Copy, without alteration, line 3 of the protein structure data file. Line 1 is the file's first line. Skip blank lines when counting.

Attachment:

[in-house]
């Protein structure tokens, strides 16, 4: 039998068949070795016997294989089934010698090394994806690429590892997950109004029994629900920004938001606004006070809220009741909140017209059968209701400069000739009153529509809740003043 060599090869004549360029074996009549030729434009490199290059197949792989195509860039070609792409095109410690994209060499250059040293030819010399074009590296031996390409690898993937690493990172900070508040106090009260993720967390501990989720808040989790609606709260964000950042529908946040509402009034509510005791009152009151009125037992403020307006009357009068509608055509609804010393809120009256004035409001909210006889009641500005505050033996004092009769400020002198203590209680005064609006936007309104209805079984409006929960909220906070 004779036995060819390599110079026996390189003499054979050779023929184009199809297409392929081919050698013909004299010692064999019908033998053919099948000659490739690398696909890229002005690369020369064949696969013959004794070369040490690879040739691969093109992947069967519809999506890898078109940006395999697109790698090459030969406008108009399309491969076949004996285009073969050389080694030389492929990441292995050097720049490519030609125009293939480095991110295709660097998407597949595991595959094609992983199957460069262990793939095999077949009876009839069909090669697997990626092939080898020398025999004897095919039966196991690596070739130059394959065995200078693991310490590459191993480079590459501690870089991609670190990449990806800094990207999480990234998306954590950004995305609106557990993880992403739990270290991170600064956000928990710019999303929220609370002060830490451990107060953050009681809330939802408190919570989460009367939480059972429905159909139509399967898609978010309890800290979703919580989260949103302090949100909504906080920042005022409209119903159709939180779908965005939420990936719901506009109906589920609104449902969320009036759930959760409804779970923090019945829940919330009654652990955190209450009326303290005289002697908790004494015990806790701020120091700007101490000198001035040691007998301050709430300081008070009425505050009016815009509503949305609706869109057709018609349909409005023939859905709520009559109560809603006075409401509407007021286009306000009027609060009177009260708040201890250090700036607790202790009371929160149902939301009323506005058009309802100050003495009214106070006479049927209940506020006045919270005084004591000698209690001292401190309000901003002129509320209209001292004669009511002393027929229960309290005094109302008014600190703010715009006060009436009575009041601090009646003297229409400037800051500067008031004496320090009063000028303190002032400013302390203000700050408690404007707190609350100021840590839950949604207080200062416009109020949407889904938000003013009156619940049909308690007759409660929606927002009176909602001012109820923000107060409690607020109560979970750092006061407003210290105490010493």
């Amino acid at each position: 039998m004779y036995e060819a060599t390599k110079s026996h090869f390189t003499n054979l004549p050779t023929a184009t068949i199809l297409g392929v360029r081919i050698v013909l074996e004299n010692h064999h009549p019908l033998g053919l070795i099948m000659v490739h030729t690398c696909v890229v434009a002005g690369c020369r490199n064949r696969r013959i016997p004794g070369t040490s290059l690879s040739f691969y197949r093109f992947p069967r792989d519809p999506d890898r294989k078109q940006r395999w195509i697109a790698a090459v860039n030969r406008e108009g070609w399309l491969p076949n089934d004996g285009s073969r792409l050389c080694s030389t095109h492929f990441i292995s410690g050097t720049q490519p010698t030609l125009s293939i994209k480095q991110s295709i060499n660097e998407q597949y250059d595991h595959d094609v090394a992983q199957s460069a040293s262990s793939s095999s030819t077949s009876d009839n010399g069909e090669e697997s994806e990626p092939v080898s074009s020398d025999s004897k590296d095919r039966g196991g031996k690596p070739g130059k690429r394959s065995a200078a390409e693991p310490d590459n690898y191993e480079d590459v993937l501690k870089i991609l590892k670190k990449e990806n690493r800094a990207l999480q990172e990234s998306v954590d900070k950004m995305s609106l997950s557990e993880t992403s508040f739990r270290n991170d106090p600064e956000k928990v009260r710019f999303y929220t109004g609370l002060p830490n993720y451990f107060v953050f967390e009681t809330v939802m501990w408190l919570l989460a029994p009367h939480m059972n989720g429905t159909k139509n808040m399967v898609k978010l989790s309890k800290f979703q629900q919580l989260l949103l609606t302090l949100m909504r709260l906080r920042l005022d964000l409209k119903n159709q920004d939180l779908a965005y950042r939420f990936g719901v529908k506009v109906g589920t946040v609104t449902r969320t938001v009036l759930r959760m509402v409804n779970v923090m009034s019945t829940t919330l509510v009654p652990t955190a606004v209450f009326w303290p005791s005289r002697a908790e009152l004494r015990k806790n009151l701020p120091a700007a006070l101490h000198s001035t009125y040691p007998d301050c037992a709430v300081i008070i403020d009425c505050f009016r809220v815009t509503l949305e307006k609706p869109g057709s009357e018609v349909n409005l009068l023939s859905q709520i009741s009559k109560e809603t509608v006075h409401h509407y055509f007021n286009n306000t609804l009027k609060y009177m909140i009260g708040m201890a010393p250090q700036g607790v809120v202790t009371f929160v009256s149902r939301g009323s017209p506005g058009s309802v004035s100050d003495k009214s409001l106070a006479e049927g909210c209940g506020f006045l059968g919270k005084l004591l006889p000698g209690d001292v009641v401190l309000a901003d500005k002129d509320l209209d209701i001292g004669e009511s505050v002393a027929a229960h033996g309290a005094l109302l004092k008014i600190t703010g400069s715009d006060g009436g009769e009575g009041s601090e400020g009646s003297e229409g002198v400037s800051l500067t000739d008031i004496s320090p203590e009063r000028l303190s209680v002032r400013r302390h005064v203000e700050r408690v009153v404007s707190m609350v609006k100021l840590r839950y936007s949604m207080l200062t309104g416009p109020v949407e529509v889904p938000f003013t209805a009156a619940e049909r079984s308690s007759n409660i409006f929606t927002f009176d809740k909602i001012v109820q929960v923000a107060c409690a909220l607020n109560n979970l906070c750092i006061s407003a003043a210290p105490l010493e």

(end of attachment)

């Amino acid at each position: 039998m004779y036995e060819a060599t390599k110079s026996h090869f390189t003499n054979l004549p050779t023929a184009t068949i199809l297409g392929v360029r081919i050698v013909l074996e004299n010692h064999h009549p019908l033998g053919l070795i099948m000659v490739h030729t690398c696909v890229v434009a002005g690369c020369r490199n064949r696969r013959i016997p004794g070369t040490s290059l690879s040739f691969y197949r093109f992947p069967r792989d519809p999506d890898r294989k078109q940006r395999w195509i697109a790698a090459v860039n030969r406008e108009g070609w399309l491969p076949n089934d004996g285009s073969r792409l050389c080694s030389t095109h492929f990441i292995s410690g050097t720049q490519p010698t030609l125009s293939i994209k480095q991110s295709i060499n660097e998407q597949y250059d595991h595959d094609v090394a992983q199957s460069a040293s262990s793939s095999s030819t077949s009876d009839n010399g069909e090669e697997s994806e990626p092939v080898s074009s020398d025999s004897k590296d095919r039966g196991g031996k690596p070739g130059k690429r394959s065995a200078a390409e693991p310490d590459n690898y191993e480079d590459v993937l501690k870089i991609l590892k670190k990449e990806n690493r800094a990207l999480q990172e990234s998306v954590d900070k950004m995305s609106l997950s557990e993880t992403s508040f739990r270290n991170d106090p600064e956000k928990v009260r710019f999303y929220t109004g609370l002060p830490n993720y451990f107060v953050f967390e009681t809330v939802m501990w408190l919570l989460a029994p009367h939480m059972n989720g429905t159909k139509n808040m399967v898609k978010l989790s309890k800290f979703q629900q919580l989260l949103l609606t302090l949100m909504r709260l906080r920042l005022d964000l409209k119903n159709q920004d939180l779908a965005y950042r939420f990936g719901v529908k506009v109906g589920t946040v609104t449902r969320t938001v009036l759930r959760m509402v409804n779970v923090m009034s019945t829940t919330l509510v009654p652990t955190a606004v209450f009326w303290p005791s005289r002697a908790e009152l004494r015990k806790n009151l701020p120091a700007a006070l101490h000198s001035t009125y040691p007998d301050c037992a709430v300081i008070i403020d009425c505050f009016r809220v815009t509503l949305e307006k609706p869109g057709s009357e018609v349909n409005l009068l023939s859905q709520i009741s009559k109560e809603t509608v006075h409401h509407y055509f007021n286009n306000t609804l009027k609060y009177m909140i009260g708040m201890a010393p250090q700036g607790v809120v202790t009371f929160v009256s149902r939301g009323s017209p506005g058009s309802v004035s100050d003495k009214s409001l106070a006479e049927g909210c209940g506020f006045l059968g919270k005084l004591l006889p000698g209690d001292v009641v401190l309000a901003d500005k002129d509320l209209d209701i001292g004669e009511s505050v002393a027929a229960h033996g309290a005094l109302l004092k008014i600190t703010g400069s715009d006060g009436g009769e009575g009041s601090e400020g009646s003297e229409g002198v400037s800051l500067t000739d008031i004496s320090p203590e009063r000028l303190s209680v002032r400013r302390h005064v203000e700050r408690v009153v404007s707190m609350v609006k100021l840590r839950y936007s949604m207080l200062t309104g416009p109020v949407e529509v889904p938000f003013t209805a009156a619940e049909r079984s308690s007759n409660i409006f929606t927002f009176d809740k909602i001012v109820q929960v923000a107060c409690a909220l607020n109560n979970l906070c750092i006061s407003a003043a210290p105490l010493e």